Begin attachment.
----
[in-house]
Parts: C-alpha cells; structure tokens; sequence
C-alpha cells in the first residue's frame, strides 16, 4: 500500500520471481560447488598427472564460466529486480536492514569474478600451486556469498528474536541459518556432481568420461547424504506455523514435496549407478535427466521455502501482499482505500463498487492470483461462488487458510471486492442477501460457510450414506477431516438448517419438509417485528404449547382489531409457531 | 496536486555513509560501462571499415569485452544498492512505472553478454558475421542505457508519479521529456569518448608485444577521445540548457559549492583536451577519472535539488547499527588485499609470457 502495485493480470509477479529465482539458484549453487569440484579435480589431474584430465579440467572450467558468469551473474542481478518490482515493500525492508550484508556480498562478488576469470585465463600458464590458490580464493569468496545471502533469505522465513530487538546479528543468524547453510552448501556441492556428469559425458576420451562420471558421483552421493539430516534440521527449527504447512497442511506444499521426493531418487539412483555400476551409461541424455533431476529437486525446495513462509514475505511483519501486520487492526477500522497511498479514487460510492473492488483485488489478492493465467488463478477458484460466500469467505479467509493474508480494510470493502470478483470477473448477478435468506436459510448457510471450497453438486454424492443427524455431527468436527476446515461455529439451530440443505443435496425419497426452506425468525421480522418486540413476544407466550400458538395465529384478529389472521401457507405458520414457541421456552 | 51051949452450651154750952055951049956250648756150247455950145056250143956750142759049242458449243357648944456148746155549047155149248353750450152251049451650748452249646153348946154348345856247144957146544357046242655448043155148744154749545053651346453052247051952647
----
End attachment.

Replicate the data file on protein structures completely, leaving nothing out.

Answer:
[in-house]
Parts: C-alpha cells; structure tokens; sequence
C-alpha cells in the first residue's frame, strides 16, 4: 500500500520471481560447488598427472564460466529486480536492514569474478600451486556469498528474536541459518556432481568420461547424504506455523514435496549407478535427466521455502501482499482505500463498487492470483461462488487458510471486492442477501460457510450414506477431516438448517419438509417485528404449547382489531409457531 | 496536486555513509560501462571499415569485452544498492512505472553478454558475421542505457508519479521529456569518448608485444577521445540548457559549492583536451577519472535539488547499527588485499609470457 502495485493480470509477479529465482539458484549453487569440484579435480589431474584430465579440467572450467558468469551473474542481478518490482515493500525492508550484508556480498562478488576469470585465463600458464590458490580464493569468496545471502533469505522465513530487538546479528543468524547453510552448501556441492556428469559425458576420451562420471558421483552421493539430516534440521527449527504447512497442511506444499521426493531418487539412483555400476551409461541424455533431476529437486525446495513462509514475505511483519501486520487492526477500522497511498479514487460510492473492488483485488489478492493465467488463478477458484460466500469467505479467509493474508480494510470493502470478483470477473448477478435468506436459510448457510471450497453438486454424492443427524455431527468436527476446515461455529439451530440443505443435496425419497426452506425468525421480522418486540413476544407466550400458538395465529384478529389472521401457507405458520414457541421456552 | 51051949452450651154750952055951049956250648756150247455950145056250143956750142759049242458449243357648944456148746155549047155149248353750450152251049451650748452249646153348946154348345856247144957146544357046242655448043155148744154749545053651346453052247051952647